I've just read Triomf, Marlene Van Niekerk’s powerful portrayal of post-Apartheid Afrikaners in all their pathos, in English. One day I hope to read it in the original Afrikaans.
I grew up in Pretoria, the administrative seat of the Apartheid government, and though my home language was English, I quickly learned to ‘praat die taal’ to avoid being bullied and to help my ‘rooinek’ (Yorkshire-born) mother who never learned to speak Afrikaans and couldn't get served in some shops. My delight in the language itself was my guilty secret all through the Apartheid years. I loved and still do (though my vocabulary is much diminished from lack of use) the full-mouthed taste of Afrikaans words. They satisfy like the English equivalents simply don’t. ‘Full-mouthed’ being a case in point; it’s ‘vol mond’ in Afrikaans and pronouncing it properly involves a veritable feast of maxillo-facial activity: the mouth cavity, the cheeks and both lips. It’s like sucking the sweetness from a whole orange or a granadilla, or mouthing a very ripe guava. Delicious!
I think Afrikaans is a robust-sounding, richly onomatopoeic language, not for pronunciation by the mealy-mouthed. I admit that the Afrikaans words that litter my novels are my homage to my clandestine love affair with the language of the Oppressor. I know from conversations I’ve had with readers that words and phrases strike chords with them too. I once had a very jolly experience with a book group in South Africa who were reading Kalahari Passage. They invited me to make a guest appearance via Skype. They told me a Springbok radio jingle I’d referred to in my novel had taken them back to their childhoods. Before long we were I-remember-when-ing and then singing ‘Hospitaal Tyd’ in unison across cyberspace.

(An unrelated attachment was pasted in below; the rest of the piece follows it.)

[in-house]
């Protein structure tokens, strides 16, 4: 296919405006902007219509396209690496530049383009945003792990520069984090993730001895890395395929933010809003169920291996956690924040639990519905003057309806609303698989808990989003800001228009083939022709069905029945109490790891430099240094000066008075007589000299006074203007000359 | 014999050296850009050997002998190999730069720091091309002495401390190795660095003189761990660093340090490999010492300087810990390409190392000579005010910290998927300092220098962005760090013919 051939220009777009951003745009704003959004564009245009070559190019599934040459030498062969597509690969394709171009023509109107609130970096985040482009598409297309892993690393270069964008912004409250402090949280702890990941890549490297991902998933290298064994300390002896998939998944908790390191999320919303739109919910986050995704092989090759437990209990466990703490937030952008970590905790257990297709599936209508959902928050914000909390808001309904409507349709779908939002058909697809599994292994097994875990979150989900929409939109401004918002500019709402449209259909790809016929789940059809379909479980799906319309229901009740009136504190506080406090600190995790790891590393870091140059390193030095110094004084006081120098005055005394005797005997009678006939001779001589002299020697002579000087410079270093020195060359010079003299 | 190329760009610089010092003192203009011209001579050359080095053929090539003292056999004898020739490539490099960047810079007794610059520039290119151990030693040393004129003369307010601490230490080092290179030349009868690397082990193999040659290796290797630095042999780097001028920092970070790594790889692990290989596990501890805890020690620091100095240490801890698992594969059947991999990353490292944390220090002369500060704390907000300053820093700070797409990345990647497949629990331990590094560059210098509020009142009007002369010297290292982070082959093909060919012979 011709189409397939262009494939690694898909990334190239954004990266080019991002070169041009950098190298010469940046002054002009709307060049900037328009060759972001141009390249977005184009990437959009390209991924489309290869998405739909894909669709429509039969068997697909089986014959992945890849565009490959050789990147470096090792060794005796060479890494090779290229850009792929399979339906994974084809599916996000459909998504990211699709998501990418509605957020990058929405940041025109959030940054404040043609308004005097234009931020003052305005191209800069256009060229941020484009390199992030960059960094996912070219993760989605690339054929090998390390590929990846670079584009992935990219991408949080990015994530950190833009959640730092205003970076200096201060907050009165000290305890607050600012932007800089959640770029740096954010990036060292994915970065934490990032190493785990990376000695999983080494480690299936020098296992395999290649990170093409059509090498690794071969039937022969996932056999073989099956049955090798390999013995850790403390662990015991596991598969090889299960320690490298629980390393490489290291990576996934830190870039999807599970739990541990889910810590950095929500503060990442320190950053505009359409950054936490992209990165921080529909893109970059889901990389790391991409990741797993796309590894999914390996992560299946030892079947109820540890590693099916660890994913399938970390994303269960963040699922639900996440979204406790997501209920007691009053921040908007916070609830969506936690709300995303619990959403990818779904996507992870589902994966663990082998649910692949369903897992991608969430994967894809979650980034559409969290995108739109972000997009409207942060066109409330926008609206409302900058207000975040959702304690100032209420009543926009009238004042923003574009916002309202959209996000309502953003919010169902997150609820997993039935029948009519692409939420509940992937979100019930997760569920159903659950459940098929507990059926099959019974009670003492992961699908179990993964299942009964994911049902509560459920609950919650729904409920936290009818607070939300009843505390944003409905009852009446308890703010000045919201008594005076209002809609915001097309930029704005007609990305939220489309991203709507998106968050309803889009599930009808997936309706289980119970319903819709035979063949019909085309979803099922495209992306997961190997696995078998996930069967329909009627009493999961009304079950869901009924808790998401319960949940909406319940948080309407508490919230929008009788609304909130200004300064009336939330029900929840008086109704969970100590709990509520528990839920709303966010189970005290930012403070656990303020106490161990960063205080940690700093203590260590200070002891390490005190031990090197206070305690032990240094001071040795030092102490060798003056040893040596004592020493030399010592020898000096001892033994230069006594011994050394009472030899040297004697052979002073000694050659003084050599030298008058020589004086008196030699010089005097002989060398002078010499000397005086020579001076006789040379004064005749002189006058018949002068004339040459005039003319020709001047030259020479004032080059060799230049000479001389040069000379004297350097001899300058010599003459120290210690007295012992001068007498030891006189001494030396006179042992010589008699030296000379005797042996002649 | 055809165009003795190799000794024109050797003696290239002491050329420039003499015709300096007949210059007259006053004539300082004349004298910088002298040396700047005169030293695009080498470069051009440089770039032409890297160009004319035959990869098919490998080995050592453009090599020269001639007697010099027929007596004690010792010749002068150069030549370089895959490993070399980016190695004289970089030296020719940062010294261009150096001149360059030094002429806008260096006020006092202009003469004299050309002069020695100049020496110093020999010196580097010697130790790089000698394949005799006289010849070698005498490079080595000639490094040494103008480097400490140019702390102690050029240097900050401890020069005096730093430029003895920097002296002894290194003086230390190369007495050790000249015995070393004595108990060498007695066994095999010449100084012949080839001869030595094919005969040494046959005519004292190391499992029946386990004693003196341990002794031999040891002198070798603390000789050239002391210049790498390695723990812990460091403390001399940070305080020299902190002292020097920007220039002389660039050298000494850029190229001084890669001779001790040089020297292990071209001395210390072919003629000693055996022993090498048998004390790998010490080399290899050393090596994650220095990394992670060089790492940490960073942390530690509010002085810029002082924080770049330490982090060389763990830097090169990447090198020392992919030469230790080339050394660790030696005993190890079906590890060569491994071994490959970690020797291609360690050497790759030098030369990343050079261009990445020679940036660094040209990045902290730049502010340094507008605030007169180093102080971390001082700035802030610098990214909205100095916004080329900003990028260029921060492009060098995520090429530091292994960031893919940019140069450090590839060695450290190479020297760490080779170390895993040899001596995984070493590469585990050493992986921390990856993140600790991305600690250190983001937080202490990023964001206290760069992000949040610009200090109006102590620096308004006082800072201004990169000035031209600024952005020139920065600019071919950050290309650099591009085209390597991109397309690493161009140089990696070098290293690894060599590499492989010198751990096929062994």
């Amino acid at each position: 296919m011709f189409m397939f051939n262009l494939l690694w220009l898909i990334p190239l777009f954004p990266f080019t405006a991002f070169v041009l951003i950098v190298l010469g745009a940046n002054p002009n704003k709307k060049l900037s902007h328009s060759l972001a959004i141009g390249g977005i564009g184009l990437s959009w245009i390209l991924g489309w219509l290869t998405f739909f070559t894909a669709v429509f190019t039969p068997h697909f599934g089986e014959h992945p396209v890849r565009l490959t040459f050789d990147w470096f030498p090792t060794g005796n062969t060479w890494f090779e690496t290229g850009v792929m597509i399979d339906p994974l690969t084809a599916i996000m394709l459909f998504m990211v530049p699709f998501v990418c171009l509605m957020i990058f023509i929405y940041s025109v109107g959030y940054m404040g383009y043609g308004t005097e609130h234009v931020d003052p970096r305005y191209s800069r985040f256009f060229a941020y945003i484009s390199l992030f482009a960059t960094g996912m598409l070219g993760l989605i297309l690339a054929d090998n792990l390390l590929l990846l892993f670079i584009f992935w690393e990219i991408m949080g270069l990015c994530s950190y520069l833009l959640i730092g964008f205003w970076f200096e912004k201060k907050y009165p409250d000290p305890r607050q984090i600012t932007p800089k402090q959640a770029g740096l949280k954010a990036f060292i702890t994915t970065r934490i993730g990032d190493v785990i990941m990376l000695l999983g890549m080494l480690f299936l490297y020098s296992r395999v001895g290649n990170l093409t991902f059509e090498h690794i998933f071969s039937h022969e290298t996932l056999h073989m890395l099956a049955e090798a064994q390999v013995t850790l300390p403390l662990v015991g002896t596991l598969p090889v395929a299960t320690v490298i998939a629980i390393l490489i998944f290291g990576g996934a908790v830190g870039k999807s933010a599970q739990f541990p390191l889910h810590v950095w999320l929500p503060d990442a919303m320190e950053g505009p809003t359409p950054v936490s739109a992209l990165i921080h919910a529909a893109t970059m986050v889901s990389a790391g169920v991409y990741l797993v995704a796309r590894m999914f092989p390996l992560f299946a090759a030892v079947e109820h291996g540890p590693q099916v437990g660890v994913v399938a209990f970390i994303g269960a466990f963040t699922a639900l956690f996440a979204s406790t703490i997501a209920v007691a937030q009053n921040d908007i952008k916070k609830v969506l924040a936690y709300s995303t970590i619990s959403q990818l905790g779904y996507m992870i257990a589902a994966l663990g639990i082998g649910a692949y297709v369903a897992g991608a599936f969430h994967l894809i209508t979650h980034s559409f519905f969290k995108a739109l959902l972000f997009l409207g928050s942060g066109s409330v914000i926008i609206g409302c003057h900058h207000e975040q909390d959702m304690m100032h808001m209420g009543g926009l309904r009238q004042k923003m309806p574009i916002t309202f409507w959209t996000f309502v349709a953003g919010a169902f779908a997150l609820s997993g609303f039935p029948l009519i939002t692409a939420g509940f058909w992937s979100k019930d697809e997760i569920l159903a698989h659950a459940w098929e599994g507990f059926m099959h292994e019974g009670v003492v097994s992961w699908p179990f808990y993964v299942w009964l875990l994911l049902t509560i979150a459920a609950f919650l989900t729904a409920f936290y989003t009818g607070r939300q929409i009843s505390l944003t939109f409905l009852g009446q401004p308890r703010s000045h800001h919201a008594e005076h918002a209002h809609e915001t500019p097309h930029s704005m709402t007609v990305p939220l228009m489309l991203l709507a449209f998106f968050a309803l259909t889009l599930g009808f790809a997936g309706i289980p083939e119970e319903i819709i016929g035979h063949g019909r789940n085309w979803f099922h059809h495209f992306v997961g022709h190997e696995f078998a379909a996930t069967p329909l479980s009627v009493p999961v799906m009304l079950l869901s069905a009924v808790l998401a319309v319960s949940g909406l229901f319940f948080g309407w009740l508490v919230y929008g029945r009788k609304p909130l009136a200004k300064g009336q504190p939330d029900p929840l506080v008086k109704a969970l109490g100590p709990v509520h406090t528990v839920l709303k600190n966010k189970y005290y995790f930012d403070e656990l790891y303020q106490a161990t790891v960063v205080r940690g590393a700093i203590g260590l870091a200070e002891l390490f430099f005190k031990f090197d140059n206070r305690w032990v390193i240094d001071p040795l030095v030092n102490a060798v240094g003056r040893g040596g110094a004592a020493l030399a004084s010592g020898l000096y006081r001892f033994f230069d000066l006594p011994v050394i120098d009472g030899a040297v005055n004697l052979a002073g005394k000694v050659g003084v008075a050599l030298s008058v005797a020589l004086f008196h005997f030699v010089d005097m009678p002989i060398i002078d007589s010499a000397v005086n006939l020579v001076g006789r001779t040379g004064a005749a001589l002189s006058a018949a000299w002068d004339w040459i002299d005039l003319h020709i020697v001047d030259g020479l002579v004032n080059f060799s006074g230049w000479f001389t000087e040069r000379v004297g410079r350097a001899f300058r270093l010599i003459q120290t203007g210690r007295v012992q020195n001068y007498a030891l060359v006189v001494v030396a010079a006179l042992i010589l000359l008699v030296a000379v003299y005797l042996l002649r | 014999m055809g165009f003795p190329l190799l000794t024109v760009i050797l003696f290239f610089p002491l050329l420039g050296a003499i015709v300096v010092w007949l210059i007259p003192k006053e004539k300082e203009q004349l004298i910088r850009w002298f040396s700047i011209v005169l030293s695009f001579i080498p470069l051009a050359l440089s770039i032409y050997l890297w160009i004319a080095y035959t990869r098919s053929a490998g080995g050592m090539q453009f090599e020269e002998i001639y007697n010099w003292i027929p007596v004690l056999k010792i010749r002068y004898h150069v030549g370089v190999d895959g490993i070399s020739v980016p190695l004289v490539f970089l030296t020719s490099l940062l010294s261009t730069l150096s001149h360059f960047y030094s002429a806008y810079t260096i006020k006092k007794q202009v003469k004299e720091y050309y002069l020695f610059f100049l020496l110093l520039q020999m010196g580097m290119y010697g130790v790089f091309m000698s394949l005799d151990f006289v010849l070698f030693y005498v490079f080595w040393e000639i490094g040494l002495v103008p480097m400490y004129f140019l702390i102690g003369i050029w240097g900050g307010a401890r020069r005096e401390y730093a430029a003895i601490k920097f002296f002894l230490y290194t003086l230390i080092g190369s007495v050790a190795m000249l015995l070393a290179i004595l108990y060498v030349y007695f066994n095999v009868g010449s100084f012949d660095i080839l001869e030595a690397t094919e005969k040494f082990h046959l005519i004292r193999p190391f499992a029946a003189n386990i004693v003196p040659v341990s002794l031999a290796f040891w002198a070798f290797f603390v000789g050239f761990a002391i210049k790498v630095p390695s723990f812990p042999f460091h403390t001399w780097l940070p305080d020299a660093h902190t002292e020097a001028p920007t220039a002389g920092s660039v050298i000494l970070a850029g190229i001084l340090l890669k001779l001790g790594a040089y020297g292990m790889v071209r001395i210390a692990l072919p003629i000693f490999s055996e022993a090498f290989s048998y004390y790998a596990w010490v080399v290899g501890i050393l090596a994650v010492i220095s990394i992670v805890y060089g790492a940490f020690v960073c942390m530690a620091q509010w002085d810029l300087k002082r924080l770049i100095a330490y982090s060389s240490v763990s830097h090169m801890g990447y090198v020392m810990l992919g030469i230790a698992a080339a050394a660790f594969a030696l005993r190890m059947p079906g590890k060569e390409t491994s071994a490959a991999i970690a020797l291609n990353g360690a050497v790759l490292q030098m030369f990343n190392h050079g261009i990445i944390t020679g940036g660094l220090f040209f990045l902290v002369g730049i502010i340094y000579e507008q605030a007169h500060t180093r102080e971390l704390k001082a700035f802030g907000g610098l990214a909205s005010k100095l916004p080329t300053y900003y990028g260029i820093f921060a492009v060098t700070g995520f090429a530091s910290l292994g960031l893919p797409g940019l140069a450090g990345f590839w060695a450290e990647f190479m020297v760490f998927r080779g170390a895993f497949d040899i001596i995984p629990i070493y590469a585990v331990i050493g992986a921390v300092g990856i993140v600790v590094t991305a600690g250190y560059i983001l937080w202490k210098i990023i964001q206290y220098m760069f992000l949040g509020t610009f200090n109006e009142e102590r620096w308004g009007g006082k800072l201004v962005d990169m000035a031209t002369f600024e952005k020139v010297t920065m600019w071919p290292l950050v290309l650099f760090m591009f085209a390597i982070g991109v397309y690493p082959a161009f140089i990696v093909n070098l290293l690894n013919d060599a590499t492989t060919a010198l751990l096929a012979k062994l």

I have never been able to remember the second verse: Stuur vir my, asseblief, as daar iemand is wat die 'leid en 'n glimlag onthou'.)
I was surprised at the Univeristy of Wolverhampton’s International Festival, to hear two students from the Netherlands describe the Afrikaans I was speaking to them for their amusement (I imagine that Afrikaans must sound to contemporary Dutch speakers like 17th century peasant-speak – the Dutch colonized the Cape in the 1650s) as soft. They believe that Dutch is a harsher-sounding language. ‘We call Afrikaans “Baby Dutch,”’ said Ninelin, who reported that she did not have to resort to using the glossary at the back of my novel for the Afrikaans words. The Ju|’hoan ones were more challenging :)
So, despite what I believe to be an excellent translation of Triomf by Leon De Kock, I’d still like to have a go at reading it in Afrikaans. If he found that a word like ‘bek’ was best left untranslated – it means mouth, but it’s cruder than that. ‘Gob’ maybe… perhaps that’s too regional – I shall find it fascinating to wrap my mouth around the lexicon of these materially poor but richly imaginative characters.